These changes finally struck home during the protests that erupted in Ferguson, Missouri, in 2014 after a black man, Michael Brown, was killed by police. Dressed in military-style fatigues and body armour, and backed by armoured personnel carriers, local police looked more like they were entering a war zone than there to “serve and protect”.
Trained in Israel
It was then that human rights groups and others started to highlight the extent to which US police forces were being influenced by Israel’s methods of subjugating Palestinians. Many forces had been trained in Israel or involved in exchange programmes.
Israel’s notorious paramilitary Border Police, in particular, has become a model for other countries. It was the Border Police that shot dead Hallaq in Jerusalem shortly after Floyd was killed in Minneapolis.
The Border Police carry out the hybrid functions of a police force and an army, operating against Palestinians in the occupied territories and inside Israel, where a large Palestinian minority live with a very degraded citizenship.
The institutional premise of the Border Police is that all Palestinians, including those who are formally Israeli citizens, should be dealt with as an enemy. It is at the heart of a racist Israeli policing culture identified 17 years ago by the Or Report, the country’s only serious review of its police forces.
The Border Police increasingly look like the model US police forces are emulating in cities with large black populations.
Many dozens of Minneapolis police officers were trained by Israeli experts in “counter-terrorism” and “restraint” techniques at a conference in Chicago in 2012.
Derek Chauvin’s chokehold, using his knee to press down on Floyd’s neck, is an “immobilisation” procedure familiar to Palestinians. Troublingly, Chauvin was training two rookie officers at the time he killed Floyd, passing on the department’s institutional knowledge to the next generation of officers.
Monopoly of violence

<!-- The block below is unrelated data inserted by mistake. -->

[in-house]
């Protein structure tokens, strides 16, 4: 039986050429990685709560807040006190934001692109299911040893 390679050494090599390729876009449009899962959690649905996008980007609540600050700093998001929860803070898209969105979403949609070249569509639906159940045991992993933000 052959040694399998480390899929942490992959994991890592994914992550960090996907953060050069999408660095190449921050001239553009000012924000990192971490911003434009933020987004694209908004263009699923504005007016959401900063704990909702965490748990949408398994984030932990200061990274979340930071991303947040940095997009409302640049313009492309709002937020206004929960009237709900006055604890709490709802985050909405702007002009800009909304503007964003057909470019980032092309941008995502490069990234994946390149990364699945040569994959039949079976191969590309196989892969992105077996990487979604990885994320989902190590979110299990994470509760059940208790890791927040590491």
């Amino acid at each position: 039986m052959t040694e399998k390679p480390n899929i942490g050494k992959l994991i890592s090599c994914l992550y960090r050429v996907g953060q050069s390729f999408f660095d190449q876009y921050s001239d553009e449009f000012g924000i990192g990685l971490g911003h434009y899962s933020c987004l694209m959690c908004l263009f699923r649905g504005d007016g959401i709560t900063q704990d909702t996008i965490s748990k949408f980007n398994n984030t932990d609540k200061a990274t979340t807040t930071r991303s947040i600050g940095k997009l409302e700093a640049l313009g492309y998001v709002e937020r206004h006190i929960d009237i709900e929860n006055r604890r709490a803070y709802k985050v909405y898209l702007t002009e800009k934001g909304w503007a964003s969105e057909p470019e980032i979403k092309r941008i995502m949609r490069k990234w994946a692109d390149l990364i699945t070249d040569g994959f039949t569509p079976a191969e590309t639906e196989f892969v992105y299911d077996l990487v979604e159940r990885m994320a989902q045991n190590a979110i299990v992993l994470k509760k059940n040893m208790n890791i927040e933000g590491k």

These similarities should be expected. States inevitably borrow and learn from each other on matters most important to them, such as repressing internal dissent. The job of a state is to ensure it maintains a monopoly of violence inside its territory.
It is the reason why the Israeli scholar Jeff Halper warned several years ago in his book War Against the People that Israel had been pivotal in developing what he called a “global pacification” industry. The hard walls between the military and the police have crumbled, creating what he termed “warrior cops”.
The danger, according to Halper, is that in the long run, as the police become more militarised, we are all likely to find ourselves being treated like Palestinians. Which is why a further comparison between the US strategy towards the black community and Israel’s towards Palestinians needs highlighting.
The two countries are not just sharing tactics and policing methods against protests once they break out. They have also jointly developed longer-term strategies in the hope of dismantling the ability of the black and Palestinian communities they oppress to organise effectively and forge solidarity with other groups.
Loss of historic direction
If one lesson is clear, it is that oppression can best be challenged through organised resistance by a mass movement with clear demands and a coherent vision of a better future.
In the past that depended on charismatic leaders with a fully developed and well-articulated ideology capable of inspiring and mobilising followers. It also relied on networks of solidarity between oppressed groups around the world sharing their wisdom and experience.
The Palestinians were once led by figures who commanded national support and respect, from Yasser Arafat to George Habash and Sheikh Ahmed Yassin. The struggle they led was capable of galvanising supporters around the world.
These leaders were not necessarily united. There were debates over whether Israeli settler colonialism would best be undermined through secular struggle or religious fortitude, through finding allies among the oppressor nation or defeating it using its own violent methods.
These debates and disagreements educated the wider Palestinian public, clarified the stakes for them, and provided a sense of a historic direction and purpose. And these leaders became figureheads for international solidarity and revolutionary fervour.